There is no doubt that breast milk is best for babies. However, if you are unable to breastfeed, or choose not to breastfeed, or if you need to supplement your breast milk, then formula is the next best option. But if you’re concerned about giving your baby the most natural and organic ingredients, you may be wondering if it’s possible to make your own infant formula.
Some moms do, and it’s easy to find recipes for homemade infant formula on Google and Pinterest. DIYing formula is cheaper than buying it in the store, and it looks healthier because you know (and can say) all of its ingredients.
Let’s be clear: this is not what the experts recommend. Talk to any pediatrician and you’ll get a warning about the dangers of homemade infant formula. Health experts warn that getting the ingredients and nutrients together perfectly is no easy task, and getting it wrong can be outright dangerous for your baby. A recent high-profile example comes from Australia, where public health officials delayed the publication of an ancient baby cookbook because they were concerned that one of the DIY baby recipes contained dangerous overdoses of nutrients and vitamins. The recipe calls for chicken liver and bone broth.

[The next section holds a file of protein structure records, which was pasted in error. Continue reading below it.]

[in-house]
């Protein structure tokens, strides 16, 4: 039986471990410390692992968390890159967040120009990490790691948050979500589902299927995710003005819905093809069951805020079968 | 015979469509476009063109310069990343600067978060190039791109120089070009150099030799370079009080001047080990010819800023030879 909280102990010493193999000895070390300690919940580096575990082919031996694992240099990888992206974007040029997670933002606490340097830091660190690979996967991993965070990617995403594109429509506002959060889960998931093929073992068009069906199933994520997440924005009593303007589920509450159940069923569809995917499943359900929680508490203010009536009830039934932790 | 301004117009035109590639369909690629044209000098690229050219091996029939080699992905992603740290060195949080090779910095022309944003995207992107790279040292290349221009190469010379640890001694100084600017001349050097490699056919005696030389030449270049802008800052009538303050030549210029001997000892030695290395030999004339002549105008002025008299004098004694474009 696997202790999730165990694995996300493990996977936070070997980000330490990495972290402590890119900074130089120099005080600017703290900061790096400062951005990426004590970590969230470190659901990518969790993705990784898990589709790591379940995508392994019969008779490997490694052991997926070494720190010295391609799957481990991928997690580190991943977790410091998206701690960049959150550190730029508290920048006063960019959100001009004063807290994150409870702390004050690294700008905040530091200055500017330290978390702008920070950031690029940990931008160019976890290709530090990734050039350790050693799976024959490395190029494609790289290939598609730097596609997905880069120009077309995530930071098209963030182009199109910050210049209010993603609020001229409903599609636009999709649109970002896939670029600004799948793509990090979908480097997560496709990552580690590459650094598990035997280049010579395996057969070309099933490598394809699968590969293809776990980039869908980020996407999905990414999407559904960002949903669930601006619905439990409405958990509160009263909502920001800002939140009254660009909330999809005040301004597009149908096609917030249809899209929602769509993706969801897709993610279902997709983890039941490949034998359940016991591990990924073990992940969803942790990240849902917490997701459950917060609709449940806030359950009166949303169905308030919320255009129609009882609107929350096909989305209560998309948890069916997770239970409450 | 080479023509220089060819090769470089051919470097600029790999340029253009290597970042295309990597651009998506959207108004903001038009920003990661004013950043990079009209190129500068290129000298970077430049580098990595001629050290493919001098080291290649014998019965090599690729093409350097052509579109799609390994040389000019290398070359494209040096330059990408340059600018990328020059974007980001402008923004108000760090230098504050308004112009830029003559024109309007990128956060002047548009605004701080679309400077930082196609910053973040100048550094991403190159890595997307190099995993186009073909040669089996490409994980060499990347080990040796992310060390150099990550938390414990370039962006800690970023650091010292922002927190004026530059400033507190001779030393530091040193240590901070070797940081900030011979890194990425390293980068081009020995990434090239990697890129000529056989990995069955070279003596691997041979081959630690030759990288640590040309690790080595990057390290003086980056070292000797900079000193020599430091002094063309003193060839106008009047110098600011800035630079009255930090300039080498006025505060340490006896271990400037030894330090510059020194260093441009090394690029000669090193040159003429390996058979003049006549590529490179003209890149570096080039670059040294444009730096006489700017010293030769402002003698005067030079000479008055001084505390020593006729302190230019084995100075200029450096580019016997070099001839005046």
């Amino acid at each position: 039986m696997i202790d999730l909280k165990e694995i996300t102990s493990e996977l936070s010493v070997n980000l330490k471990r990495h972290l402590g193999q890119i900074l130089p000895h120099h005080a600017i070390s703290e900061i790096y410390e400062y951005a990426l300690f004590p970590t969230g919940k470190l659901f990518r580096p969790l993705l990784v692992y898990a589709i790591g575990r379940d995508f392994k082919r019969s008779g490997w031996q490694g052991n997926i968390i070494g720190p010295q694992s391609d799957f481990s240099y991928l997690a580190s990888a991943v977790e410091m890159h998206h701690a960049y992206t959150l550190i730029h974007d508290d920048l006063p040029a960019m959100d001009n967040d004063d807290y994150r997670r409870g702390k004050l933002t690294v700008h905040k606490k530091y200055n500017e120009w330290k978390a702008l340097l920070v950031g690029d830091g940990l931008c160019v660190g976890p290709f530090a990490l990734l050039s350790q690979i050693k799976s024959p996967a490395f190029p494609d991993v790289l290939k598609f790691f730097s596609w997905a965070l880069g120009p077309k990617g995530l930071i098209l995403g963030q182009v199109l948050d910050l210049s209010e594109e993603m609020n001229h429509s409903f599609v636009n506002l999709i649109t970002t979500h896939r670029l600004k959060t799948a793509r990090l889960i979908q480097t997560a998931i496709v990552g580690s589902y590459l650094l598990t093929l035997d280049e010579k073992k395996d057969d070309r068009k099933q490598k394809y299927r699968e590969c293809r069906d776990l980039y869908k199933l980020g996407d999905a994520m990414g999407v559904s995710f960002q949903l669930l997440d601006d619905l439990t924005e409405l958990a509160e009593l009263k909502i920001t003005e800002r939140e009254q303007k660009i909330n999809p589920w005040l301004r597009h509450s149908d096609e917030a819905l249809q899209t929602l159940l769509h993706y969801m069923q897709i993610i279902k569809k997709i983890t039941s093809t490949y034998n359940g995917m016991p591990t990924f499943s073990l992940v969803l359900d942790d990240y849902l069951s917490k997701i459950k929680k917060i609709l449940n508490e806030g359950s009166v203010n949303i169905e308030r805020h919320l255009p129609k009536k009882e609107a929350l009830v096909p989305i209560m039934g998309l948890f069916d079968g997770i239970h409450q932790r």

Fact: Experts agree that infant formula is an area where it’s best to stick with what’s on the shelf.
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Potential dangers of making your own formula
Experts point out the following risks of making your own formula:
Some ingredients are unsafe
Many homemade formula recipes call for a base of unpasteurized cow or goat milk (other recipes use broth). Raw milk should not be consumed by anyone —- infants, children, or even adults —- because it can contain bacteria like E. coli, salmonella and listeria, which can lead to serious or fatal infections, says Jatinder Bhatia, M.D., professor of pediatrics at Children’s Hospital of Georgia.
In addition, “whole milk, skim milk, goat milk and other milks have too high or insufficient levels of nutrients to meet the nutritional needs of infants,” says Dr. Bhatia. in 2013, a Maine mother who fed her infant with her goat milk formula faced consequences when the Department of Health and Human Services considered removing the infant from her care from her care, she faced the consequences. The American Academy of Pediatrics (AAP) recommends that infants should be fed breast milk or iron-fortified infant formula even if they are weaned before 12 months of age. Cow, goat and soy milk are not recommended for the first 12 months of life.
Contamination is possible